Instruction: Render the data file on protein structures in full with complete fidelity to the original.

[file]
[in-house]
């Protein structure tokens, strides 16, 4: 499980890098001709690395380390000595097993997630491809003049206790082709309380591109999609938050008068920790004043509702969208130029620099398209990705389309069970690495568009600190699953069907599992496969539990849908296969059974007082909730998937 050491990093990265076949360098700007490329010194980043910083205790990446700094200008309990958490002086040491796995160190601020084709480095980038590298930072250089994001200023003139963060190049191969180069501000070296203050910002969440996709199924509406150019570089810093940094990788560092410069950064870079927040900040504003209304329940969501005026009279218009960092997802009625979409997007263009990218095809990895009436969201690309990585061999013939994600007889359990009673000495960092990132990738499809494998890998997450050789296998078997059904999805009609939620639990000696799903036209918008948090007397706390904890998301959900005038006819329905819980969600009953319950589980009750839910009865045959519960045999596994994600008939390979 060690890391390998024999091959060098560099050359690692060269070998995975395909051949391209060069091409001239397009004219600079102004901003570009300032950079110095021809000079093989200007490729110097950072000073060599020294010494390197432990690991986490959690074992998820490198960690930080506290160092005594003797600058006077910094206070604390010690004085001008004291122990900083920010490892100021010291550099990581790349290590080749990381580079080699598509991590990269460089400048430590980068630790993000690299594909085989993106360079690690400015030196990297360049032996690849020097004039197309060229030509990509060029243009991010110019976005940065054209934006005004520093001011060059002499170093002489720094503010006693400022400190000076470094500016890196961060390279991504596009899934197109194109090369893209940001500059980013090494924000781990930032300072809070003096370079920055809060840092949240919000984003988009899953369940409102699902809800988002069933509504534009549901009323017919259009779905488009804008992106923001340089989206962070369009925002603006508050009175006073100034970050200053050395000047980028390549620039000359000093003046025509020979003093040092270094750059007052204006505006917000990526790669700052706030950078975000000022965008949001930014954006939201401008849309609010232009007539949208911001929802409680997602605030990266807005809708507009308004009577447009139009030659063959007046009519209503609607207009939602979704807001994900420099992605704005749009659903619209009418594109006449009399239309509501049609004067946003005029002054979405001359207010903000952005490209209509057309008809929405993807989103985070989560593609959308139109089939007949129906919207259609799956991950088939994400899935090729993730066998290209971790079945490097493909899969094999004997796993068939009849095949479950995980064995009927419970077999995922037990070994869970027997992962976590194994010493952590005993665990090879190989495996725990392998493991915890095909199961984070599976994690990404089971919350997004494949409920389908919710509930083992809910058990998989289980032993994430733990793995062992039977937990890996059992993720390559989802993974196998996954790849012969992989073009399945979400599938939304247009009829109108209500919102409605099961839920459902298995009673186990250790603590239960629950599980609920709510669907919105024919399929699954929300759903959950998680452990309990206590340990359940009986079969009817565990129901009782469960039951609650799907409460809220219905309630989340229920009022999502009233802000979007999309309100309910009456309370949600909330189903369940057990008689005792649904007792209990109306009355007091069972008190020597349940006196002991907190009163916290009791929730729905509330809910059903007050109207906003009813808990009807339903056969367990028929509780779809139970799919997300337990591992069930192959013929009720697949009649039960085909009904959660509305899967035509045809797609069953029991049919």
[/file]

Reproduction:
[in-house]
């Protein structure tokens, strides 16, 4: 499980890098001709690395380390000595097993997630491809003049206790082709309380591109999609938050008068920790004043509702969208130029620099398209990705389309069970690495568009600190699953069907599992496969539990849908296969059974007082909730998937 050491990093990265076949360098700007490329010194980043910083205790990446700094200008309990958490002086040491796995160190601020084709480095980038590298930072250089994001200023003139963060190049191969180069501000070296203050910002969440996709199924509406150019570089810093940094990788560092410069950064870079927040900040504003209304329940969501005026009279218009960092997802009625979409997007263009990218095809990895009436969201690309990585061999013939994600007889359990009673000495960092990132990738499809494998890998997450050789296998078997059904999805009609939620639990000696799903036209918008948090007397706390904890998301959900005038006819329905819980969600009953319950589980009750839910009865045959519960045999596994994600008939390979 060690890391390998024999091959060098560099050359690692060269070998995975395909051949391209060069091409001239397009004219600079102004901003570009300032950079110095021809000079093989200007490729110097950072000073060599020294010494390197432990690991986490959690074992998820490198960690930080506290160092005594003797600058006077910094206070604390010690004085001008004291122990900083920010490892100021010291550099990581790349290590080749990381580079080699598509991590990269460089400048430590980068630790993000690299594909085989993106360079690690400015030196990297360049032996690849020097004039197309060229030509990509060029243009991010110019976005940065054209934006005004520093001011060059002499170093002489720094503010006693400022400190000076470094500016890196961060390279991504596009899934197109194109090369893209940001500059980013090494924000781990930032300072809070003096370079920055809060840092949240919000984003988009899953369940409102699902809800988002069933509504534009549901009323017919259009779905488009804008992106923001340089989206962070369009925002603006508050009175006073100034970050200053050395000047980028390549620039000359000093003046025509020979003093040092270094750059007052204006505006917000990526790669700052706030950078975000000022965008949001930014954006939201401008849309609010232009007539949208911001929802409680997602605030990266807005809708507009308004009577447009139009030659063959007046009519209503609607207009939602979704807001994900420099992605704005749009659903619209009418594109006449009399239309509501049609004067946003005029002054979405001359207010903000952005490209209509057309008809929405993807989103985070989560593609959308139109089939007949129906919207259609799956991950088939994400899935090729993730066998290209971790079945490097493909899969094999004997796993068939009849095949479950995980064995009927419970077999995922037990070994869970027997992962976590194994010493952590005993665990090879190989495996725990392998493991915890095909199961984070599976994690990404089971919350997004494949409920389908919710509930083992809910058990998989289980032993994430733990793995062992039977937990890996059992993720390559989802993974196998996954790849012969992989073009399945979400599938939304247009009829109108209500919102409605099961839920459902298995009673186990250790603590239960629950599980609920709510669907919105024919399929699954929300759903959950998680452990309990206590340990359940009986079969009817565990129901009782469960039951609650799907409460809220219905309630989340229920009022999502009233802000979007999309309100309910009456309370949600909330189903369940057990008689005792649904007792209990109306009355007091069972008190020597349940006196002991907190009163916290009791929730729905509330809910059903007050109207906003009813808990009807339903056969367990028929509780779809139970799919997300337990591992069930192959013929009720697949009649039960085909009904959660509305899967035509045809797609069953029991049919």